We recently upgraded the knowledge management system of the World Bank’s communications team. We had worked with their team two years ago to build the system — then meant to facilitate internal communications and keep everyone informed on basic news — and when it came time to upgrade the site for infrastructure reasons, they decided to also expand the site’s toolset to facilitate organic conversations within and between different groups of users. Here’s what the new version looks like.
When the World Bank first approached us to work on this custom intranet, they had already committed some resources to Drupal and to open source projects in general, and they decided that they wanted to do this project on Drupal as well. We had also worked with them on “several other Drupal-based projects”:http://www.developmentseed.org/portfolio/world-bank (including the first version of their Poverty and Growth blog and their “BuzzMonitor”:http://buzzm.worldbank.org/, an early proof of concept for an uber-aggregator like “Managing News”:http://www.managingnews.com).
CommNET — short for Communications Network — is an internal website (you can’t see it outside their firewall) for the World Bank’s communications team, which consists of hundreds of people in dozens of countries around the world. While the team is spread out across the globe, the issues the team works around on a daily basis are the same (and are common to most teams). They need to collaborate on projects, share updates and information, and interact easily with other team members. They also wanted to share certain aspects of their work with hundreds of other World Bank staff.
The first iteration back in 2006 was a pretty straight-forward Drupal 4.7 site. Drupal’s taxonomy system served to make landing pages for each separate team, hub pages for each team made it easy for everyone to see what was happening across the entire network, as well as what was happening in each team. Since timely action is important for communications work and since they host lots of geographically specific events like press conferences and other meetings, the site’s events calendar served as a worldwide team calendar, making it easier for teams to see conflicts between events before they became scheduling headaches. Below is a look at the calendar from a random day (using “Simile’s timeline module”:http://drupal.org/project/timeline), and you can read more about how the calendar showed this information in a helpful manner “in this blog post about the timeline module”:http://www.developmentseed.org/displaying_events_on_intranets. Other backbone elements of this first iteration were a blog for discussion of relevant news and a jobs section that was used to help people looking to transfer within the World Bank find new positions.
As you can see, this site started as a basic intranet with a few custom features that the World Bank needed because of it’s unique structure. While the intranet was helpful and was widely adopted (it’s one of the top five most popular sites within the World Bank’s web infrastructure), it was mostly managed from the top down and was used as a simple information distribution channel. A team of three people were constantly gardening the site and pushing out information, but users didn’t have a lot of options for creating their own conversations. With the upgrade, our goal was to change that.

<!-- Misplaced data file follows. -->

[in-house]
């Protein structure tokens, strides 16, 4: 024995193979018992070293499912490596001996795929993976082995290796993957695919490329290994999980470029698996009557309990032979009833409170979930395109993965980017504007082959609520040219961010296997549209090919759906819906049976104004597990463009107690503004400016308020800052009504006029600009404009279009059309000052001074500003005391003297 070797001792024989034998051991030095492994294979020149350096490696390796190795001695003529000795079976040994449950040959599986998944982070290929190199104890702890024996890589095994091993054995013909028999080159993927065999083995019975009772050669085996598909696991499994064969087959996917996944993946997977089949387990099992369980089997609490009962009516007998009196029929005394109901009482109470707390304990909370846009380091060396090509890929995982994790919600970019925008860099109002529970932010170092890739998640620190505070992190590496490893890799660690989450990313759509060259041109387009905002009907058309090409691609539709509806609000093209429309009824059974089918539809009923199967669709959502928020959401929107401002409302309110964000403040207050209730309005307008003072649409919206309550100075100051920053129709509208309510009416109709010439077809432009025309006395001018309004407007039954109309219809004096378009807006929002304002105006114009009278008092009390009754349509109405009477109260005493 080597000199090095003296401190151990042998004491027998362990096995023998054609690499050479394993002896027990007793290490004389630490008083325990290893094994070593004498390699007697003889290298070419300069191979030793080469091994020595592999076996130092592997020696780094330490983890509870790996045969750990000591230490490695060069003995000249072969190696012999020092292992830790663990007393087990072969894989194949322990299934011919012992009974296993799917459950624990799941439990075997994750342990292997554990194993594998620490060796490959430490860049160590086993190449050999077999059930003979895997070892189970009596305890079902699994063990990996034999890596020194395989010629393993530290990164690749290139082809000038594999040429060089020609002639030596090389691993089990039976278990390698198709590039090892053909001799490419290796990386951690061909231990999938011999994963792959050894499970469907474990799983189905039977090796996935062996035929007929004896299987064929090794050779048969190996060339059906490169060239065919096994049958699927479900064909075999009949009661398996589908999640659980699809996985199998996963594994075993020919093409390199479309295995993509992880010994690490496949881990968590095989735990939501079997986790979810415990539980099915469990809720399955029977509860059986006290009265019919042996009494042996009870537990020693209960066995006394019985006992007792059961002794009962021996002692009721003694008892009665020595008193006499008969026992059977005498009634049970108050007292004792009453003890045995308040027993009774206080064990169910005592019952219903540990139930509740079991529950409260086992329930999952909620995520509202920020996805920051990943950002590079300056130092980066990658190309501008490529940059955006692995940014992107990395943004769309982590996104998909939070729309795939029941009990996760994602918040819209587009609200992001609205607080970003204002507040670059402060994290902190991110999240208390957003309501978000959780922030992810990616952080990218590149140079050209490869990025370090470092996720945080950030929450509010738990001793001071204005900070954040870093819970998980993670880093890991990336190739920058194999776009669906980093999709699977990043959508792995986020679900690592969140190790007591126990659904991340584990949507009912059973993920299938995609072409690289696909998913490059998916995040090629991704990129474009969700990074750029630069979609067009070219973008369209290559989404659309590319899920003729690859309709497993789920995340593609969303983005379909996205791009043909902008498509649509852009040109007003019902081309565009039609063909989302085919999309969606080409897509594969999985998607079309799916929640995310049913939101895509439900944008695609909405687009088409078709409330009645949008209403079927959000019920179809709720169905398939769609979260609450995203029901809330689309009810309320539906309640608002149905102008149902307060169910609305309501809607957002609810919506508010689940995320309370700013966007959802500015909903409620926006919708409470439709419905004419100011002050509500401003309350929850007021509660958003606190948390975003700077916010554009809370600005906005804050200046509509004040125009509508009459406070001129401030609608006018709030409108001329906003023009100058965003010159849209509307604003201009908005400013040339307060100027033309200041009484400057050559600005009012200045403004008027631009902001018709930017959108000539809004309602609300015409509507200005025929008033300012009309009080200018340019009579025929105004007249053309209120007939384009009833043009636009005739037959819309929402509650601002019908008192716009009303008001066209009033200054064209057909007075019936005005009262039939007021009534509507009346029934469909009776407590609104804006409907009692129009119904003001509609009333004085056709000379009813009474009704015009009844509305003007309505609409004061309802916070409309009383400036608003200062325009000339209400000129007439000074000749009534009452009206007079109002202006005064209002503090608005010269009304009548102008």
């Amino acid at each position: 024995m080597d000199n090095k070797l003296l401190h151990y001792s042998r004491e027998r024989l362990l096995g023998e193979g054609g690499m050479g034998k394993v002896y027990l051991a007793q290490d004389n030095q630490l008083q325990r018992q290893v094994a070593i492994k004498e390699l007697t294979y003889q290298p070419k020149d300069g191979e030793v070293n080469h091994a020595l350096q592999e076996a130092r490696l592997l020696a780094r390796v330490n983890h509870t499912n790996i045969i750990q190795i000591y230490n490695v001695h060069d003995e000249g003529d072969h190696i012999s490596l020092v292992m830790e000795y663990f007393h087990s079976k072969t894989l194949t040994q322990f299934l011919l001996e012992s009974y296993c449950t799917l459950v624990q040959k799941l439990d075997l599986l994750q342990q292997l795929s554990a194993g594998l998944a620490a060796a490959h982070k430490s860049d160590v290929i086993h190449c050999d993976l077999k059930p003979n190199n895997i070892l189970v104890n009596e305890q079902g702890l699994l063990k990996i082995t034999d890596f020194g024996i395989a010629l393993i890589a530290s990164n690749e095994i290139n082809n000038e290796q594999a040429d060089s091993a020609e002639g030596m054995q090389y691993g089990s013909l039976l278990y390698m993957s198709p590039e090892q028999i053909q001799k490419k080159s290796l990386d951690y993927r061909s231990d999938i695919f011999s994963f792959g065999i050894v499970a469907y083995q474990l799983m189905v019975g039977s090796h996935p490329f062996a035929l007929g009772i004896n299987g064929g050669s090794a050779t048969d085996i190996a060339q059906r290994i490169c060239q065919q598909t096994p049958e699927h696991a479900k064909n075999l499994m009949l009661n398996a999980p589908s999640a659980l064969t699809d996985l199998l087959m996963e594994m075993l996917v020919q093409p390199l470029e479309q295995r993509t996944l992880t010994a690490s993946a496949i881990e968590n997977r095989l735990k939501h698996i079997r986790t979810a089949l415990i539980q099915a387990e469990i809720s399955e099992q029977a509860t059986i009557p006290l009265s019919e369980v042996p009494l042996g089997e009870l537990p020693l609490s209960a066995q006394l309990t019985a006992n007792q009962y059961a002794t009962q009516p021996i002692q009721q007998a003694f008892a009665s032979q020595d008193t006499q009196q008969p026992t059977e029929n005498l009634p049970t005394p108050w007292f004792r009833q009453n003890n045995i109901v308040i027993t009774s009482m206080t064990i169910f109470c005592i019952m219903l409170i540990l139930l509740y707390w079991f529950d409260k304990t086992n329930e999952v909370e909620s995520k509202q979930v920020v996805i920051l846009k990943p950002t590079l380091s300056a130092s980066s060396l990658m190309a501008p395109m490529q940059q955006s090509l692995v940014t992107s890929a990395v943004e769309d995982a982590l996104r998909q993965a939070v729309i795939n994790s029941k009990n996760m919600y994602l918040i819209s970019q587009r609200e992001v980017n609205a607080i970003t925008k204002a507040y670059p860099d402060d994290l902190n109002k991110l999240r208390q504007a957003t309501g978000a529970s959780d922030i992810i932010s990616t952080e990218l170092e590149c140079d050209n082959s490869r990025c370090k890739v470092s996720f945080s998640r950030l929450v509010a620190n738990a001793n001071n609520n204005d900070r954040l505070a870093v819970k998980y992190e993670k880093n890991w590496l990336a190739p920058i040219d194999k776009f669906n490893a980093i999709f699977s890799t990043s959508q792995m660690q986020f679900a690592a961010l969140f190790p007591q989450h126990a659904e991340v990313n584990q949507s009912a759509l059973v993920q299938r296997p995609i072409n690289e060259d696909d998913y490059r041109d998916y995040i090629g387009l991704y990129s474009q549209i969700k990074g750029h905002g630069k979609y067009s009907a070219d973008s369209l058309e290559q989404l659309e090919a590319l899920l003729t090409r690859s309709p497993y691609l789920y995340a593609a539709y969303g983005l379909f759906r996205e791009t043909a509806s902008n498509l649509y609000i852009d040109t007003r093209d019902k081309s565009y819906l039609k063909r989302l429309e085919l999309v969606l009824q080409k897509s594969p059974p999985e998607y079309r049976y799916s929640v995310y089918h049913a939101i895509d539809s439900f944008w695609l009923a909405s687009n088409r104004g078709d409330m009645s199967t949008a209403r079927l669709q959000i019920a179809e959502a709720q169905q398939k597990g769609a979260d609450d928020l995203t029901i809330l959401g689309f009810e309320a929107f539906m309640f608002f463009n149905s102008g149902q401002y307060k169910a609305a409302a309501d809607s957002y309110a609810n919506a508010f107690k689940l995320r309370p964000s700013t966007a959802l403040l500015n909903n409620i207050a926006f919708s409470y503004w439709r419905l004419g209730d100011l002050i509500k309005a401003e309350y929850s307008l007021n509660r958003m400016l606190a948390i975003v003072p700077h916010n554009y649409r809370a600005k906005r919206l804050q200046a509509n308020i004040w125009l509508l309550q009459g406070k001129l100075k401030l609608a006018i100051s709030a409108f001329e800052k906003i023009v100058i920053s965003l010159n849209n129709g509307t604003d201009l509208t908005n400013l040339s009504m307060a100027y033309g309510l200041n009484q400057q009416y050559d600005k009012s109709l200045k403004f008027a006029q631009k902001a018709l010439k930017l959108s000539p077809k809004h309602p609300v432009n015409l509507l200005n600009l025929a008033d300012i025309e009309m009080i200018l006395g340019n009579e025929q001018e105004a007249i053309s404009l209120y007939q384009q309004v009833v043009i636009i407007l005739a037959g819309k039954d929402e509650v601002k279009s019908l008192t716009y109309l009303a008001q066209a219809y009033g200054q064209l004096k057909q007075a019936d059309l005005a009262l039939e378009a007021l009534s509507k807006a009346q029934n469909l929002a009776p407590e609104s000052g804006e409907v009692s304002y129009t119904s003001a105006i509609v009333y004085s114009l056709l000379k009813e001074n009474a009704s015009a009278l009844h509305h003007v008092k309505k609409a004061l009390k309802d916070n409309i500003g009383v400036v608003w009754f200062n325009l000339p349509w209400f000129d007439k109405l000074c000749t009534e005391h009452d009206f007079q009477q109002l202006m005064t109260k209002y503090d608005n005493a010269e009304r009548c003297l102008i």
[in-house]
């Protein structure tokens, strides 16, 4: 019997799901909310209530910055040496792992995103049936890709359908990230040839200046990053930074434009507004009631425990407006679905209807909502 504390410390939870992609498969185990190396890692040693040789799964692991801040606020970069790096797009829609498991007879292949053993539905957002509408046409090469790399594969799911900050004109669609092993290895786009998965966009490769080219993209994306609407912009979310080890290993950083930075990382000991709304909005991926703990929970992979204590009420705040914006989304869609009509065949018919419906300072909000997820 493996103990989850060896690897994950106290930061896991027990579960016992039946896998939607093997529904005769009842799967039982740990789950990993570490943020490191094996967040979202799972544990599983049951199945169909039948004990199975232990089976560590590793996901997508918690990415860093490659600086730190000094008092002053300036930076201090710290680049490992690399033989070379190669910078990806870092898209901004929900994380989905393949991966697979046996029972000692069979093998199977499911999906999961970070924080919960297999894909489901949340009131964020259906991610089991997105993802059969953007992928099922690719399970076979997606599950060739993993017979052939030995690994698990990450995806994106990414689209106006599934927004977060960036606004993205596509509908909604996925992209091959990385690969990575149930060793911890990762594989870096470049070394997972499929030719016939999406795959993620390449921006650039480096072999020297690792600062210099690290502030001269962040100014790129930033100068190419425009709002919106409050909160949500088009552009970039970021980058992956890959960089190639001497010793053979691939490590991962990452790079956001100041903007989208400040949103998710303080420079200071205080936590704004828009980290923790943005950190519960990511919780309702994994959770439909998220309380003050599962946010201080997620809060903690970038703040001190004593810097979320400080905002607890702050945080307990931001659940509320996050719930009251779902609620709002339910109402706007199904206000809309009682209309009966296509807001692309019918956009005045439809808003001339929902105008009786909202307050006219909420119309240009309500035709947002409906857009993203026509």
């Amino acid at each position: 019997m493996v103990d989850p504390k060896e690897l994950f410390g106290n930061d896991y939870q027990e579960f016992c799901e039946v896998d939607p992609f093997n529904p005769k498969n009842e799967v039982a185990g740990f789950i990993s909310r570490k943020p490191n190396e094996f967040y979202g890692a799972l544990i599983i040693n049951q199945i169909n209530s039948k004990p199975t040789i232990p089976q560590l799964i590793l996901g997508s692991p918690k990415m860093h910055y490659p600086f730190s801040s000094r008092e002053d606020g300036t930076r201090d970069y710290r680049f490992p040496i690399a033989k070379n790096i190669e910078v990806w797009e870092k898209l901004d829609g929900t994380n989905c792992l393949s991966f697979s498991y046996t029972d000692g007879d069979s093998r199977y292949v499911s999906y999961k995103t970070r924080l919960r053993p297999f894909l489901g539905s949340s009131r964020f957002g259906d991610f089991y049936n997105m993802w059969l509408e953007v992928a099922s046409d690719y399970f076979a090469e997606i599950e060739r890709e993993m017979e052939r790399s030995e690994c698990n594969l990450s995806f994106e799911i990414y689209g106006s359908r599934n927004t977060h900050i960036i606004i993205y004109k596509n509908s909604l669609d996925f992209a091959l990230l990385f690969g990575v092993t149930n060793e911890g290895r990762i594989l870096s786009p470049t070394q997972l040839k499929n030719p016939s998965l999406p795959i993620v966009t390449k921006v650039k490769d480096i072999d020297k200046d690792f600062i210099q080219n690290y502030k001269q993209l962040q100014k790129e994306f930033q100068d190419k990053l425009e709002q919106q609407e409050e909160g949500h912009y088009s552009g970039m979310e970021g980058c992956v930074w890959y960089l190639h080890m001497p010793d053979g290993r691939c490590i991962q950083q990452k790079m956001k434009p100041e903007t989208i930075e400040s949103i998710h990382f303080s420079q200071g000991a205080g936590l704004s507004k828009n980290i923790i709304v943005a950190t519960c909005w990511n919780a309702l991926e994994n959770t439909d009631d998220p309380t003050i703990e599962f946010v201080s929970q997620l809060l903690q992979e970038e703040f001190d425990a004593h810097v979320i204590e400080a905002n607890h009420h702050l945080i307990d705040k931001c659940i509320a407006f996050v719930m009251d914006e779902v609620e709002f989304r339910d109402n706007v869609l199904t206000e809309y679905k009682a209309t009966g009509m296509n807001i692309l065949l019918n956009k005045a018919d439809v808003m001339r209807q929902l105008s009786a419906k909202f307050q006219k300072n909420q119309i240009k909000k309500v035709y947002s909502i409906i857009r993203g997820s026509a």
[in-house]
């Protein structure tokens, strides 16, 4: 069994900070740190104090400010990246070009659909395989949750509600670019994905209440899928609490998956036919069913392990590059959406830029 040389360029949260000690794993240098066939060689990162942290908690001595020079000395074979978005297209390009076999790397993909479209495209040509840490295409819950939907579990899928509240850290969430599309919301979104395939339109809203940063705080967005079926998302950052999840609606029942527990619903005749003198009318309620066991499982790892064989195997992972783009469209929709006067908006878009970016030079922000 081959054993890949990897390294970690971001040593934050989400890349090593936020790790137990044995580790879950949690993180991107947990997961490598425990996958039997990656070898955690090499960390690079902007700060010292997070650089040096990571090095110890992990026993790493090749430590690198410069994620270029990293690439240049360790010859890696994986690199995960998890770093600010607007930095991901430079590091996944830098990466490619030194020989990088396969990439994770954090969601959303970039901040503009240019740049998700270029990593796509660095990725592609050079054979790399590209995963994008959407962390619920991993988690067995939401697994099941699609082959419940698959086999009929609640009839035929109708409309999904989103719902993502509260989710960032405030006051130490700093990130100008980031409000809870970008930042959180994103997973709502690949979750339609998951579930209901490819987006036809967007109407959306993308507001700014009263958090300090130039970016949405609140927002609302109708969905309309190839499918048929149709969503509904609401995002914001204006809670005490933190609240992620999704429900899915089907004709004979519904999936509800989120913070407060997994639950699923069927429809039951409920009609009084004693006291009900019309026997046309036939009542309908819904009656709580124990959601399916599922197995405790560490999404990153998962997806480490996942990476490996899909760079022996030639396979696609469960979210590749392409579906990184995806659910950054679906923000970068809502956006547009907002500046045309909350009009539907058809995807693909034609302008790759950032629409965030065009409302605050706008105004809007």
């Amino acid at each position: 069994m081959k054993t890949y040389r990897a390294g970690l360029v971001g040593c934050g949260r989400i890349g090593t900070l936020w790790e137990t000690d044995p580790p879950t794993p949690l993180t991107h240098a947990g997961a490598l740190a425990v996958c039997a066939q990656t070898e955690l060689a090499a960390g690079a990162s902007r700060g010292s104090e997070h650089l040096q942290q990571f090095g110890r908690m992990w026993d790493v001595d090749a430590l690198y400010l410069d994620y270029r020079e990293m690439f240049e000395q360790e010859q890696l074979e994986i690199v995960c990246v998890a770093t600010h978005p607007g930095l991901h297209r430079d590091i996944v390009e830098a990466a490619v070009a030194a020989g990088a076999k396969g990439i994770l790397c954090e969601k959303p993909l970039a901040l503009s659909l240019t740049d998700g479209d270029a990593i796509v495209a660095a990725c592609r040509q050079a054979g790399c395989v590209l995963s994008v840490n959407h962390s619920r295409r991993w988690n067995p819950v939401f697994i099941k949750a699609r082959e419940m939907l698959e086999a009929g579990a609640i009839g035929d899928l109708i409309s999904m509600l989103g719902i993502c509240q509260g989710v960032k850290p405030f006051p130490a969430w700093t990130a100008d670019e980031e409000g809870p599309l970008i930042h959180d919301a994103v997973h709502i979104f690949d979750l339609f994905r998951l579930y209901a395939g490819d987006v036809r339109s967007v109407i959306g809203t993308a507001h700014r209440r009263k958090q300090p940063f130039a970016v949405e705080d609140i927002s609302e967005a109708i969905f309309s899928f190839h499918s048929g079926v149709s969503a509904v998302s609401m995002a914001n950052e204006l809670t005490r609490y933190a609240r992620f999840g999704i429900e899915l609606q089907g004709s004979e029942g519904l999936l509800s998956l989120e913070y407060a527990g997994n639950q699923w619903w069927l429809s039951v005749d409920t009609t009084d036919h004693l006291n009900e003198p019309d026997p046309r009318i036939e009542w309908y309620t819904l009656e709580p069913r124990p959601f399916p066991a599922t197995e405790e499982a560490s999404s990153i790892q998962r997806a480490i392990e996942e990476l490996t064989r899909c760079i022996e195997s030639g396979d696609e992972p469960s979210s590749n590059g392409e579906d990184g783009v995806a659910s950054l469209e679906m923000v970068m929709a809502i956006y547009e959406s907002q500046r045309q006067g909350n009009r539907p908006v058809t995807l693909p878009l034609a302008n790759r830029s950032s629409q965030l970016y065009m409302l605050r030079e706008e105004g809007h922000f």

The biggest new addition to the intranet is a feature that allows CommNET users to create ad hoc working groups where people can run their own topic-focused blog, calendar, and collaborative document sharing space. Now any site member can now create a working group with a few clicks of the mouse. For each new group, users instantly have a dedicated blog, calendar, and collaborative book to organize their team around their project. They can also turn each individual feature on or off as needed. Site users can search the directory of groups and easily find other groups they might want to join. Members within a group can easily see listings of all the members in the given group and have their group members’ phone number, mail stop, and email address at their fingertips. We achieved this by leveraging our experience helping other geographically dispersed teams develop online work spaces with “Organic Groups”:http://drupal.org/project/og and “Spaces”:http://www.developmentseed.org/blog/2008/jul/17/introducing-spaces-drupal. Here’s a look at what a group blog looks like:
With both group content and site-wide content, it was important to create linkages between the two areas — for instance, when searching content. The CommNET search uses the “Faceted Search”:http://drupal.org/project/faceted_search module, with an extension for “searching within Organic Groups”:http://drupal.org/project/og_facets. If you do a keyword search within an Organic Group, you can easily break your search out of the group, and check the same search across the entire site.
With OG, Spaces, and “Context”:http://drupal.org/project/context, building this in Drupal again was a natural fit. The Spaces module lets developers create new features made from views, blocks, node types, and more, and makes it very easy for you to choose which group should have which features. End users can easily make a new group that only consists of a collaborative book, or create a group that has several features like a blog, calendar, and book. Features can be turned on and off on the fly even after groups are created. This framework provides an easy path to creating dynamic custom group sites in Drupal, like we did here for CommNET.
With these upgrades, the CommNET team now can distribute information the same way they always have, but their colleagues now can self-organize and create new conversations around timely issues and niche topics. These tools give their large team the tools they need to further close the gap created by geographical boundaries and be more efficient in their work.